Think of if this way: You could pay 6% for selling a home with a traditional realtor and still be stuck with most of the work of cleaning up your home, arranging financing, and everything else that goes into buying and selling a home, or you could pay 7% plus loan fees to Redfin and have cash for your home in a few days -- all while retaining a partner for finding your next place. Redfin believes consumers will pay up for added value, and I think they're right.
2. Mission-driven culture
Superior management doesn't make an investment thesis, but it certainly helps it along. In the case of Redfin CEO Glenn Kelman, there's no doubting where his passion lies. From a recent interview on the Corner Office podcast:
I started a software company with a couple other folks, it went public, we made plenty of money. And I thought it was this incredible mission but in fact, we sold software to...companies that didn't necessarily do good things. And at the end of it, all these people who I thought were my brothers in arms, where I thought we were doing something beautiful, actually it was just all about the money. And the deal that I made with my family and myself is that I was never going to do that again.
Redfin, which he joined as CEO in 2005, is Kelman's second act. He's got plenty of skin in the game as owner of 2.2% of the company's shares outstanding.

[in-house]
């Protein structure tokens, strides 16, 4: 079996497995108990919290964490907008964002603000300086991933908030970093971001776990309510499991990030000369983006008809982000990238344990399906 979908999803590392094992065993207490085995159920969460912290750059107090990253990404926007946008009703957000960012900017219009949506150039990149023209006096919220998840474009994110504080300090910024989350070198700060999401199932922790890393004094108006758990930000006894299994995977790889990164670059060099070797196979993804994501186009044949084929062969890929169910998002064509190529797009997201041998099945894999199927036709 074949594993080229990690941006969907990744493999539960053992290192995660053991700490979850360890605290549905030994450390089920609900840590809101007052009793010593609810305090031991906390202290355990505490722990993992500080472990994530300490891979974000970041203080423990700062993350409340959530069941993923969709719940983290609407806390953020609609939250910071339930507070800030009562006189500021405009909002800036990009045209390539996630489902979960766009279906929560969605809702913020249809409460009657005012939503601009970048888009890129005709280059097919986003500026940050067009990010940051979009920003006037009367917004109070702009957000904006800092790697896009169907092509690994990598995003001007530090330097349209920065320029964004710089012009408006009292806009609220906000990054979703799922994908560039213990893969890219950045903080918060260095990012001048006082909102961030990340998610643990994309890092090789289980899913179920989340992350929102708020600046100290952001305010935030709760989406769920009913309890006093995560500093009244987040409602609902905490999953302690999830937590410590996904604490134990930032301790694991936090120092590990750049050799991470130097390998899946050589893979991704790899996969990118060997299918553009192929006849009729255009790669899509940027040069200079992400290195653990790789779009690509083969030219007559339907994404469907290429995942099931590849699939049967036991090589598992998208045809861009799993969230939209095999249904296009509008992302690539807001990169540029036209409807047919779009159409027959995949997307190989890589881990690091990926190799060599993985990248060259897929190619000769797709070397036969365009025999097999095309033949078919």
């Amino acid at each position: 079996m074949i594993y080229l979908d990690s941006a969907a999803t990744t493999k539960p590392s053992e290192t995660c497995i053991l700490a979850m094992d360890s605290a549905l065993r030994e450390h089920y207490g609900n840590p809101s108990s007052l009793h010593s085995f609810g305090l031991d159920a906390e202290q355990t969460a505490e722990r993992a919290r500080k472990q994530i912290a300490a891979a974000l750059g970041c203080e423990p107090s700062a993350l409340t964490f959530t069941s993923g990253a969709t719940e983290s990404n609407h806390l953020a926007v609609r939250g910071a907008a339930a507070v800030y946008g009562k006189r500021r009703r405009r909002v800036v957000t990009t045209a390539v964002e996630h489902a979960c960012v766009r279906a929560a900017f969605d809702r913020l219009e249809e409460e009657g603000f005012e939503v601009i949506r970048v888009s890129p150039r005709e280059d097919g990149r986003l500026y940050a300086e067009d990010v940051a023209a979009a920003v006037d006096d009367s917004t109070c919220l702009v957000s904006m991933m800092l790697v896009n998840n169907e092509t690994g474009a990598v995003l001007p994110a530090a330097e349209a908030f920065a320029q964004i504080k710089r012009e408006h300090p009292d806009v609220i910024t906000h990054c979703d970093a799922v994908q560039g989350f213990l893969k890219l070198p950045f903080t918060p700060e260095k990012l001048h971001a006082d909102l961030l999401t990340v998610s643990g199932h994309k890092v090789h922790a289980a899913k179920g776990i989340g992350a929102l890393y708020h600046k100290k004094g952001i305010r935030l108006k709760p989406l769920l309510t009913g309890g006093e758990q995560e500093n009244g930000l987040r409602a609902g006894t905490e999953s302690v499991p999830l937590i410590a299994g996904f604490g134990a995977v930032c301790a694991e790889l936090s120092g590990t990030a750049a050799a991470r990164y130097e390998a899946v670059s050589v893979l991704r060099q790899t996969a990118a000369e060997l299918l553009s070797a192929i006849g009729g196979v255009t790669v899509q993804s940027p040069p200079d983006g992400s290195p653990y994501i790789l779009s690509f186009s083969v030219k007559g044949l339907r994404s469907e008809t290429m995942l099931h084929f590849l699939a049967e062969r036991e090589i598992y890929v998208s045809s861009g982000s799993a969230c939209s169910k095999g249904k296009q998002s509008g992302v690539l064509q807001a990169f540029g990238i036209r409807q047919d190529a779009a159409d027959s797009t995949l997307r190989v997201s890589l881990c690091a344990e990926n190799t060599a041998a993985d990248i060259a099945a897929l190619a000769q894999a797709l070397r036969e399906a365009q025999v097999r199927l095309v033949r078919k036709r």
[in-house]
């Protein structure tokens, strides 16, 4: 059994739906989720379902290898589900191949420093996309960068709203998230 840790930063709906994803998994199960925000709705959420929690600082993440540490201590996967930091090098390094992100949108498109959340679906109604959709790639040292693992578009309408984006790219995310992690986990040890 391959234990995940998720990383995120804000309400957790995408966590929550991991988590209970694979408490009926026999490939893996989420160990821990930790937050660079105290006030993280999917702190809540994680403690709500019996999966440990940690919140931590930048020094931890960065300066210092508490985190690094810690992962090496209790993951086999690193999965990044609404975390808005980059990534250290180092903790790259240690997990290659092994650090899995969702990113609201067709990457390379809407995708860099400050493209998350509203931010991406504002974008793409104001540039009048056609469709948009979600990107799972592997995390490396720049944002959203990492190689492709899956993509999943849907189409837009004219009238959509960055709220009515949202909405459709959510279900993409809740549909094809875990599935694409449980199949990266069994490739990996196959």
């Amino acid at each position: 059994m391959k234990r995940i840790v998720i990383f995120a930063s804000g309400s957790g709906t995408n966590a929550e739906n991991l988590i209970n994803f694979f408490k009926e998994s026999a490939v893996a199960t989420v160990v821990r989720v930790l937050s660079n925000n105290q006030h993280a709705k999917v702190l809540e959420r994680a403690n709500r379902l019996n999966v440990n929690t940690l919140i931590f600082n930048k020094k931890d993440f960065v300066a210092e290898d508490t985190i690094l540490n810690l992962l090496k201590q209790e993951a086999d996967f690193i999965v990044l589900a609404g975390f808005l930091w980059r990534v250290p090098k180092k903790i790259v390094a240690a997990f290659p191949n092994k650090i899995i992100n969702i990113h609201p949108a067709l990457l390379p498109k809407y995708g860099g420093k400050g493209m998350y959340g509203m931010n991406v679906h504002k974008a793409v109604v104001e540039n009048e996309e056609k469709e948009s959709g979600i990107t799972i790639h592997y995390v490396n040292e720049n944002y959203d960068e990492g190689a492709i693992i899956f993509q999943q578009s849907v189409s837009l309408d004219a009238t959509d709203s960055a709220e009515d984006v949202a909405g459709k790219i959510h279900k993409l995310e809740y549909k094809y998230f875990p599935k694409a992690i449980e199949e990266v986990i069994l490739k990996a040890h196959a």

And he and his team take seriously the responsibility of acting ethically and truthfully. The company has fired partner agents in the past for faking customer reviews, for example, and then copped to the scandal publicly -- before anyone was asking questions. Why do that? To ensure that only the most ethical and customer-centric brokers choose to work with Redfin. The company also refuses to try and spin its earnings and revenue forecasts by conflating revenue from its brokerage business with that of its new RedfinNow iBuyer program, saying in a recent conference call that to do so would be "cheating."
The Foolish bottom line
Zillow has its merits -- the Zestimate is consumers' go-to for valuing a home -- but there's something missing in the business model. Instead of helping create liquidity in the market, Zillow is instead selling leads based on Zestimates to realtors who then try to convince sellers they're unlikely to get a bid equal to or even near the Zestimate.
There's a tension inherent in the relationship, as if buying leads from Zillow is necessary but (at best) undesirable to most realtors. And while Zillow has its own instant buying program, as do other realtors, the company risks further alienating customers by selling leads in regions where it's also soaking up transactions that would otherwise go to realtors. Competing with people you depend on to pay the bills is a risky strategy.
Nevertheless, Zillow continues to be a massive source of traffic when it comes to searching for homes on the web. So long as that's true, realtors will continue to pay for leads and to advertise on the site. That strikes me as more of a tax than it is a genuine breakthrough that provides much-needed liquidity to the residential real estate market.
Redfin, for its part, may fail at becoming the primary source of liquidity for America's homebuyers and -sellers. But in doing the hard work of trying to reach that plateau, the company has a chance to change the market -- and make a fortune for investors in the process. As a shareholder, I'm willing to take that bet.